The function generator further includes three potentiometers 76a, 76b and 76c each having a resistive element 77a, 77b and 77c respectively and movable taps 78a, 78b and 78c respectively. One end of resistive element 77a connects to conductor 72 and the corresponding ends of resistive elements 77b and 77c both connect to conductor 74. The other ends of each resistive element 77 connect to the positive terminal of a DC voltage source, such as battery 81, the negative terminal of the battery being grounded.
Movable tap 78a of potentiometer 76a is connected to the positive terminal of a diode 83a while the movable taps 76b and 78c of the other two potentiometers are connected to the negative sides of an additional pair of diodes 83b and 83c respectively. The negative side of diode 83a and the positive sides of diodes 83b and 83c are each separately connected to a summing junction 84 through an individual one of three variable resistors 86a, 86b and 86c respectively. Thus the voltage appearing at summing junction 84 is the algebraic sum of the voltages received through the three channels 85a, 85b and 85c defined by the three potentiometer, diode and variable resistor combinations. Junction 84 is coupled to the input of an operational amplifier 87, having a feedback resistor 88 connected across the amplifier input and output, to produce a negative deflection signal on the negative output conductor 69 of the function generator circuit. To supply a voltage of equal magnitude but of opposite or positive polarity to the other function generator output conductor 68, an inverting amplifier 89 is connected between conductors 69 and 68.
Considering now the operation of the function generator circuit 61, the presence of a diode 83 in each of the channels 85 has the effect of allowing conduction through each channel only if the input voltage at the associated one of the potentiometer taps 78 is positive in the case of channel 85a or negative in the cases of channels 85b and 85c. In the absence of a negative accelerating voltage signal at input terminal 66, taps 78a, 78b and 78c are held positive by the output of battery 81. Only diode 83a conducts under that condition. Upon the appearance of a rising negative voltage at input terminal 66, tap 78a is driven progressively more positive by amplifier 71 while taps 78b and 78c become progressively more negative. Eventually points are reached at which diode 83b and then diode 83c also conduct.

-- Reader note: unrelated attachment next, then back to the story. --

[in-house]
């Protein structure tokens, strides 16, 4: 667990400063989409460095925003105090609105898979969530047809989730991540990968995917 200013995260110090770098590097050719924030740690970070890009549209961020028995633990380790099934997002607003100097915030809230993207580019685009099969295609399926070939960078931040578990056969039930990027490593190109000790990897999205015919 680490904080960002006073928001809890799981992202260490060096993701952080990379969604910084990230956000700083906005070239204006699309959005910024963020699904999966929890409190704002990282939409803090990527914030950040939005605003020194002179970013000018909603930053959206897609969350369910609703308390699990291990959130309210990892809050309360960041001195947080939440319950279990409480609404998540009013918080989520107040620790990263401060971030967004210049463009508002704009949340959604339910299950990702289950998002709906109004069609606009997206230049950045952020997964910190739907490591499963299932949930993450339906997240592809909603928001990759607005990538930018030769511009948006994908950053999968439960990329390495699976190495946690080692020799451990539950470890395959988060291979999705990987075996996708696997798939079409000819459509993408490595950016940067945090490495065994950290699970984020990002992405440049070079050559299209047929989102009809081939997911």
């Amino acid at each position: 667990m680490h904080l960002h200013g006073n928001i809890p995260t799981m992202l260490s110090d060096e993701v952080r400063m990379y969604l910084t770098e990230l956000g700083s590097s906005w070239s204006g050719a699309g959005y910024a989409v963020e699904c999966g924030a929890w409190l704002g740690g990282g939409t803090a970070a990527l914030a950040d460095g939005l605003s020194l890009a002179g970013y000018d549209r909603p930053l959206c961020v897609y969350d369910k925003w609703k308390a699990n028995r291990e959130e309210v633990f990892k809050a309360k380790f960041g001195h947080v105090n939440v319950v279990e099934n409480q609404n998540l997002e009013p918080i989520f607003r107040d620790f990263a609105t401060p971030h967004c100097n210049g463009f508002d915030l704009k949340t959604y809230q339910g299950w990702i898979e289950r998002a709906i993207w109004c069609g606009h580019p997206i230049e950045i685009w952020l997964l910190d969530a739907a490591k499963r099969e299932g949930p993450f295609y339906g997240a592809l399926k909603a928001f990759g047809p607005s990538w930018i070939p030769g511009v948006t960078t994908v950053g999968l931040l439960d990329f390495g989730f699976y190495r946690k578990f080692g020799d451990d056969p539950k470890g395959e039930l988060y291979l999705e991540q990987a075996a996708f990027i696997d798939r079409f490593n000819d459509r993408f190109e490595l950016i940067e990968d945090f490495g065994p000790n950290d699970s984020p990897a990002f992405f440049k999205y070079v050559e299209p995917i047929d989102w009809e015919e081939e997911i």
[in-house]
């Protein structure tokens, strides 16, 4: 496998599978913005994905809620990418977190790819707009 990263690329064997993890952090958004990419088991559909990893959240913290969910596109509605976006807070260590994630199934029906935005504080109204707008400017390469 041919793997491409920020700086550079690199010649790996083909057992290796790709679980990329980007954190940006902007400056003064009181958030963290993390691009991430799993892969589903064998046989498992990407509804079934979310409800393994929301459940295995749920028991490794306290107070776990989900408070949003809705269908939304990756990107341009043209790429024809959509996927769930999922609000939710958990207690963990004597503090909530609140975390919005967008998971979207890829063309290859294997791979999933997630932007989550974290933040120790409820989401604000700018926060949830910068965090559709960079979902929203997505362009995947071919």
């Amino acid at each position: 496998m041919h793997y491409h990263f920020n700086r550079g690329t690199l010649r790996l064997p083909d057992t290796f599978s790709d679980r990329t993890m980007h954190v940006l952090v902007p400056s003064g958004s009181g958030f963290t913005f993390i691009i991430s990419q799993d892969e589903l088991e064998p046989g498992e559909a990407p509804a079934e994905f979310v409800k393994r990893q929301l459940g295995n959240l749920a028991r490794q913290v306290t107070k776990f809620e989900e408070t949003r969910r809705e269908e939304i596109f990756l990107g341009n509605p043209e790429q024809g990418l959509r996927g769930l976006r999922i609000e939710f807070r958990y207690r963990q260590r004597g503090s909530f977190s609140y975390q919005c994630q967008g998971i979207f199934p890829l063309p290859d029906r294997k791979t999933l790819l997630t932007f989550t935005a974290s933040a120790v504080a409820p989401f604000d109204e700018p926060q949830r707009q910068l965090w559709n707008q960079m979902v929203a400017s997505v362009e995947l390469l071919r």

Referring now to FIG. 3 in combination with FIG. 4, the level of the deflection voltage at minimum beam energy, V1, is determined by adjustment of movable tap 78a and the voltages at the output of battery 81 and on the conductor 72. Movable taps 76b and 76c are set to require progressively higher voltages at input terminal 66 before conduction occurs through channels 85b and 85c. Thus, initially only channel 85a conducts and transmits an increasingly higher positive voltage to summing junction 84. This results in a rising positive output signal on output conductor 68 (and a corresponding negative output signal at conductor 69) as indicated graphically by the initial linear segment 59a of curve 58 of FIG. 3. The slope of curve segment 59a is determined by the setting of variable resistor 86a, such resistor being adjusted to provide a slope approximatingthe desired approximating the of deflection signal magnitude with increasing beam energy. When the rising voltage at input terminal 66 reaches a higher value indicated at V2 in FIG. 3, the diode 83b of channel 85b conducts to begin applying a negative voltage to summing junction 84. This negative voltage subtracts from the positive voltage being received at the summing junction from channel 58a and thus the second segment 59b of the curve 58 of FIG. 3 is flattened out relative to the first segment 59a. The beam energy point V2 at which this flattening of the curve 58 begins to occur may be adjusted by setting potentiometer 78b and the extent of the flattening may be adjusted by means of the variable resistor 86b. When the accelerating voltage signal at input terminal 66 rises to a still higher value corresponding to beam energy V3 of FIG. 3, the final diode 83c begins to conduct to apply an additional negative voltage to summing junction 84 which further flattens the curve 58 to produce the final segment 59c. As in the previous instance, the beam energy value V3 at which channel 85c begins to conduct may be selected by adjustment of movable tap 78c and the extent of the additional flattening may be regulated by adjustment of variable resistor 86c.